Why I Am an Avocado

The title of the show and the name of the company drew me to this production. Why I am an Avocado by Elephant in the Closet didn't sound mad in any mediocre sense, rather it had all the makings of being a completely bonkers piece of theatre which I would either regret choosing to see or perhaps love. As it turned out, it is completely bonkers, makes very little sense, and I did love it.

A completely bonkers piece of theatre

Jack Boal and Rebecka Öberg graduated from Rose Bruford College of Theatre & Performance just before the pandemic set in. Like so many others their plans were put on hold, but they were able to develop the madness that forms this show. Now they are delighted to see it come to fruition, like any avocado, at the fabulous Rialto Theatre as part of the Brighton Fringe and we can delight in seeing two remarkable entertainers take to the stage.

It’s one of those chatty shows where you are greeted and spoken to as you enter the auditorium, and you might even have your name shouted out to the rest of the guests so that they know who you are. Then the potentially life-changing HTC convention which you’ve signed up to begins. There are more greetings and welcomes, followed by competitive banter between our two hosts as to who really is running the event, and assertions of loyalty to the unspecified cause for which we are all assembled. Somehow an agony aunt show materialises in which Boal deals with a series of letters from viewers in a style that is akin to a cross between Julian Clary and Joe Lycett.

Meanwhile the countdown of the top eleven reasons for being an avocado intersperses the scenes, while Öberg continues to recite passages from Romeo and Juliet to a member of the audience randomly chosen to be on the receiving end. Other nonsense and disconnected craziness is woven into the event and it’s important to listen very carefully at the end to find out just what HTC stands for.

To confirm my interpretation of this show, this is their own description of it from their press release. ‘This interactive comedy of queer narratives, characters and confessions tie together with the question we all ask: what makes me an avocado? Am I ripe? Do I come in a pair with unnecessary plastic protecting me from squeezing hands? Or am I just soft, single, left in the corner, destined to be part of the never-ending food waste problem? There might be an answer. There probably won’t be. But, we'll definitely need your help.’ So, you see, they really are as nutty as a fruitcake.

We laughed, we joined in and we reveled in the joy of seeing two confident young actors unashamedly flaunt their creativity and talent on the stage. We could also rejoice that live theatre was back and that a new generation was leading its return.

Visit Show Website

Reviews by Richard Beck

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Since you’re here…

… we have a small favour to ask. We don't want your money to support a hack's bar bill at Abattoir, but if you have a pound or two spare, we really encourage you to support a good cause. If this review has either helped you discover a gem or avoid a turkey, consider doing some good that will really make a difference.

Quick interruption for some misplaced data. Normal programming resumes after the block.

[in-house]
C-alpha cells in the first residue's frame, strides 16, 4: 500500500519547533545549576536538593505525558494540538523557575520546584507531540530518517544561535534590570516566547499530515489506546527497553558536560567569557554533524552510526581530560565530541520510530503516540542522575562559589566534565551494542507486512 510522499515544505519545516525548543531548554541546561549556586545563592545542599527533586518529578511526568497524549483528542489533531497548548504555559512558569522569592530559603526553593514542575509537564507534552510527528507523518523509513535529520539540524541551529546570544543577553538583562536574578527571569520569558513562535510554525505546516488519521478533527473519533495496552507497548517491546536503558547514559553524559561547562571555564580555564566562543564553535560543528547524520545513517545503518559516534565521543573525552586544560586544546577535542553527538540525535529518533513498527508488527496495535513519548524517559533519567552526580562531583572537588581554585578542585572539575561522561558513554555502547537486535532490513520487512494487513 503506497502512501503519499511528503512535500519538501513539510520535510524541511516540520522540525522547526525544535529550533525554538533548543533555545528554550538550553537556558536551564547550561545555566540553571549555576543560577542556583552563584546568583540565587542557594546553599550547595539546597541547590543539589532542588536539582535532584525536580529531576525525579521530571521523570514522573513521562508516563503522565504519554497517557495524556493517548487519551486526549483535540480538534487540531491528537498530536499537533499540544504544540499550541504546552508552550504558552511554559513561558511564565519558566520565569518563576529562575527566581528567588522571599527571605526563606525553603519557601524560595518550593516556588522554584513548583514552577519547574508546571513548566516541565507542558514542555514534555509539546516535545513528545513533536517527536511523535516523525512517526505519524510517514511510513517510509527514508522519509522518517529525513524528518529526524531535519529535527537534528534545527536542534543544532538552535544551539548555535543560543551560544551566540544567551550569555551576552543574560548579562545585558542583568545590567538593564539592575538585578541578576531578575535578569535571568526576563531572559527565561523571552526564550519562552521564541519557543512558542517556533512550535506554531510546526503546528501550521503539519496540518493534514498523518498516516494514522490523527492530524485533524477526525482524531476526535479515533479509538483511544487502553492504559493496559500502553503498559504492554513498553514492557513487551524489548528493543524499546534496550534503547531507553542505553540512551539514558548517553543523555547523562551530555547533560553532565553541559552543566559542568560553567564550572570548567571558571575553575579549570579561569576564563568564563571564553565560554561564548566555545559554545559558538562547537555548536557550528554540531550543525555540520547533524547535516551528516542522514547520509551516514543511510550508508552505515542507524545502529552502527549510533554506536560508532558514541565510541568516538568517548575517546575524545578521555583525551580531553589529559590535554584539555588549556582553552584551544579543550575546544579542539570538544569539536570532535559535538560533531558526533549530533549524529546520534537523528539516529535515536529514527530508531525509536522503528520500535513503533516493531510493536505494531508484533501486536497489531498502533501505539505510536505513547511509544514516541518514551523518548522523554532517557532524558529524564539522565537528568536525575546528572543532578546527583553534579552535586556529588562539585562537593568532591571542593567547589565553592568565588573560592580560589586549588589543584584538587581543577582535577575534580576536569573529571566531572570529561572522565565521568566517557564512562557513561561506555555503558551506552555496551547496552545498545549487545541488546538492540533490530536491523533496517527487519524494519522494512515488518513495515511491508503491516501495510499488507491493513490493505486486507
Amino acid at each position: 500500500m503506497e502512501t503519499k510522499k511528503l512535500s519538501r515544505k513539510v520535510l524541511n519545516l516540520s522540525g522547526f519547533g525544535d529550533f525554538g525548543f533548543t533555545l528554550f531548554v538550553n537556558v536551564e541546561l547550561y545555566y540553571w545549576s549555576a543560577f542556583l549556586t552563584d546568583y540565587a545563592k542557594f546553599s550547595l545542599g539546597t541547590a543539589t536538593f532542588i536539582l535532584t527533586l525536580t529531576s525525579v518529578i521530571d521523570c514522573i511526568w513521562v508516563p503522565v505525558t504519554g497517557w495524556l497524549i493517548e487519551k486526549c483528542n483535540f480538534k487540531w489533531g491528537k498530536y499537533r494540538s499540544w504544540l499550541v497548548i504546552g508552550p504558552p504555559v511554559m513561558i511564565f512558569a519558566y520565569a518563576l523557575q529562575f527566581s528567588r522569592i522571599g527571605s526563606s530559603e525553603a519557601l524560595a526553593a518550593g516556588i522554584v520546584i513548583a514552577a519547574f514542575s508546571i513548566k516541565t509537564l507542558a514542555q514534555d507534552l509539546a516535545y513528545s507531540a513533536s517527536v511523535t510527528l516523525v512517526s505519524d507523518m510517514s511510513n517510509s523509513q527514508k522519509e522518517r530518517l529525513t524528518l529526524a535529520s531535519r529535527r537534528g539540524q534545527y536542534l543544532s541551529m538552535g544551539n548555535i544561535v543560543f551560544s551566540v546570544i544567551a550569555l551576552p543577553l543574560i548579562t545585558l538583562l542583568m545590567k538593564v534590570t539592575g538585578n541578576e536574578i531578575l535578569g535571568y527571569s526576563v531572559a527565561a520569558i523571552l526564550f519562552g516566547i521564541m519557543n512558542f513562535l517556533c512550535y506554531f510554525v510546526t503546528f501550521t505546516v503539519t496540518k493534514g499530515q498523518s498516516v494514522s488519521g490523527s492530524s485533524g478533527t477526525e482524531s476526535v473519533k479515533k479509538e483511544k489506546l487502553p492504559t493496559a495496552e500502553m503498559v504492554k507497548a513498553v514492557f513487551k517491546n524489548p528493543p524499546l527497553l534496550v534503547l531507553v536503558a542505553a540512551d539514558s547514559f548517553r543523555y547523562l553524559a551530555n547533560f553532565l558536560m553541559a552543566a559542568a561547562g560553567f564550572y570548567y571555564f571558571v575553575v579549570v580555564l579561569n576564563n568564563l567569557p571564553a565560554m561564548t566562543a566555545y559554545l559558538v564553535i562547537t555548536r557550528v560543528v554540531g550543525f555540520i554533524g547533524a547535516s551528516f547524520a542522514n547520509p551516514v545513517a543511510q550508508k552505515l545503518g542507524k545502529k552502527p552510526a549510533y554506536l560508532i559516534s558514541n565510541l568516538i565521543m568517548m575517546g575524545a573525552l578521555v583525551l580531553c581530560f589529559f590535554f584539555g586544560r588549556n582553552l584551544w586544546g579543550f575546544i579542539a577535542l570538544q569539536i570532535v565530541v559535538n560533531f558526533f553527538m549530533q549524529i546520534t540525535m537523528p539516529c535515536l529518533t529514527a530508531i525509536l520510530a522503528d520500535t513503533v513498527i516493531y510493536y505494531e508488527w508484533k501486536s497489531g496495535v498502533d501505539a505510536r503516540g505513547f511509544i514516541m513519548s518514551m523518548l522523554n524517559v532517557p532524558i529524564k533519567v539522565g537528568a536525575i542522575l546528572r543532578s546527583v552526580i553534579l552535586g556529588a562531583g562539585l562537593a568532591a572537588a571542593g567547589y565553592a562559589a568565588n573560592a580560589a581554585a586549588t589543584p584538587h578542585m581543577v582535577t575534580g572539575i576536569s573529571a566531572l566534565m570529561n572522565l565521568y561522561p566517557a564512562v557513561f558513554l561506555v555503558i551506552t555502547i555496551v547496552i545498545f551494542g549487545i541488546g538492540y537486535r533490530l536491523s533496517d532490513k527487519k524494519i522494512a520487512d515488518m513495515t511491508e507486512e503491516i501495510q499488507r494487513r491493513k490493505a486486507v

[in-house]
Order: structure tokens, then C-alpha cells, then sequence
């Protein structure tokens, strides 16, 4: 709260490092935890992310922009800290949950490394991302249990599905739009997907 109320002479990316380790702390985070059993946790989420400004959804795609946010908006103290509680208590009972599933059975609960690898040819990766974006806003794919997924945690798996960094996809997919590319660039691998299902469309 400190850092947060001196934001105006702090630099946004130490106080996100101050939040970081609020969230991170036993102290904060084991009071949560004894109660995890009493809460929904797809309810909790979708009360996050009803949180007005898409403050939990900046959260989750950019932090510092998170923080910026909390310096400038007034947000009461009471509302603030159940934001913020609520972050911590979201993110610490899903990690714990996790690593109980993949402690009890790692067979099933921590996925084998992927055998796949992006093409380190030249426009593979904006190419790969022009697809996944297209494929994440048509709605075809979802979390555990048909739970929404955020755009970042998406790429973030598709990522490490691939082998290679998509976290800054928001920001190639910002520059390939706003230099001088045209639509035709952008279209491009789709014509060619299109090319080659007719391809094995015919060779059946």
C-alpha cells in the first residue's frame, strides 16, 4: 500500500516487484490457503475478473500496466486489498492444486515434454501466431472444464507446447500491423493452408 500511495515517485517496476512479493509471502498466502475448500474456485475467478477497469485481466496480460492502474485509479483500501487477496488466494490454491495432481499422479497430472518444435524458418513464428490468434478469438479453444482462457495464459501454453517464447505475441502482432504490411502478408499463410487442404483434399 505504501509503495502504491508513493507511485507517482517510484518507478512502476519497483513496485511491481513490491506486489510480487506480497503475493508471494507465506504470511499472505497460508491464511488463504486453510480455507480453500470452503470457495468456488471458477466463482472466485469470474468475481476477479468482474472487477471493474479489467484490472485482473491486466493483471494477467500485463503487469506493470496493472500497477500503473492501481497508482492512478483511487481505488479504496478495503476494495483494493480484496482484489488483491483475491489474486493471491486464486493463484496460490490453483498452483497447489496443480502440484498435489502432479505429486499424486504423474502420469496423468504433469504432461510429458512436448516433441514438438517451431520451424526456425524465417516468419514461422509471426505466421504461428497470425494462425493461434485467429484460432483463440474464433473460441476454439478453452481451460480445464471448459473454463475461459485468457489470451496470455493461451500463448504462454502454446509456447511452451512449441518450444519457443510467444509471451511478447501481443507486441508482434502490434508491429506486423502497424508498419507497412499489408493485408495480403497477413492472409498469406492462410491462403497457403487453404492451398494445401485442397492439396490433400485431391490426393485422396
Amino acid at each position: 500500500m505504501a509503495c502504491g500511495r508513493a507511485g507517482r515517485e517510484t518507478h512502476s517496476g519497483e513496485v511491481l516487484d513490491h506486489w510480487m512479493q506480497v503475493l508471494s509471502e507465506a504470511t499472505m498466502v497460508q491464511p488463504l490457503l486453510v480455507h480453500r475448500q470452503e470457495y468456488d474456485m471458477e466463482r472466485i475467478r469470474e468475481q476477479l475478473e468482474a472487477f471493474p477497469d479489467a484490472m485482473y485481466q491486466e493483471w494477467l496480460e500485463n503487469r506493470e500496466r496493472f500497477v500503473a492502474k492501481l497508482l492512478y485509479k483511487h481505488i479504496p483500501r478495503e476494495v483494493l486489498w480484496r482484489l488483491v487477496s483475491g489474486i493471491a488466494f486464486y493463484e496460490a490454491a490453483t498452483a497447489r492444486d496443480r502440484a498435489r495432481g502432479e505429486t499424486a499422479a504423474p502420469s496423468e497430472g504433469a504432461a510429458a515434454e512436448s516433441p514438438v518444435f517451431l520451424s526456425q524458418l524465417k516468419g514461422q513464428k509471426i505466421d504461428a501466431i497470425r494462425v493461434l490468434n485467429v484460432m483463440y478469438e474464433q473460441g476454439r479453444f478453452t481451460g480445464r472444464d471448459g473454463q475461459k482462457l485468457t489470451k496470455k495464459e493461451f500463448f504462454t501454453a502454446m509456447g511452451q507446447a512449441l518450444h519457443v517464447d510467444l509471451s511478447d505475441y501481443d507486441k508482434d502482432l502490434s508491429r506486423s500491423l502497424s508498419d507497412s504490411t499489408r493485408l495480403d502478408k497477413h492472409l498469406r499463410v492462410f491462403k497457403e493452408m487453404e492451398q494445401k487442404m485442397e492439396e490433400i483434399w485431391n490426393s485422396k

You can donate to the charity of your choice, but if you're looking for inspiration, there are three charities we really like.

Mama Biashara
Kate Copstick’s charity, Mama Biashara, works with the poorest and most marginalised people in Kenya. They give grants to set up small, sustainable businesses that bring financial independence and security. That five quid you spend on a large glass of House White? They can save someone’s life with that. And the money for a pair of Air Jordans? Will take four women and their fifteen children away from a man who is raping them and into a new life with a moneymaking business for Mum and happiness for the kids.
Donate to Mama Biashara now

Theatre MAD
The Make A Difference Trust fights HIV & AIDS one stage at a time. Their UK and International grant-making strategy is based on five criteria that raise awareness, educate, and provide care and support for the most vulnerable in society. A host of fundraising events, including Bucket Collections, Late Night Cabarets, West End Eurovision, West End Bares and A West End Christmas continue to raise funds for projects both in the UK and Sub-Saharan Africa.
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Acting For Others
Acting for Others provides financial and emotional support to all theatre workers in times of need through the 14 member charities. During the COVID-19 crisis Acting for Others have raised over £600,000 to support theatre workers affected by the pandemic.
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Performances

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The Blurb

Fragments of queer narratives, characters and confessions tie together with the question we all ask: what makes me an avocado? Am I ripe? Do I come in a pair with unnecessary plastic protecting me from squeezing hands? Or am I just soft, single, left in the corner, destined to be part of the never-ending food waste problem? There might be an answer. There probably won’t be. But, we'll definitely need your help.

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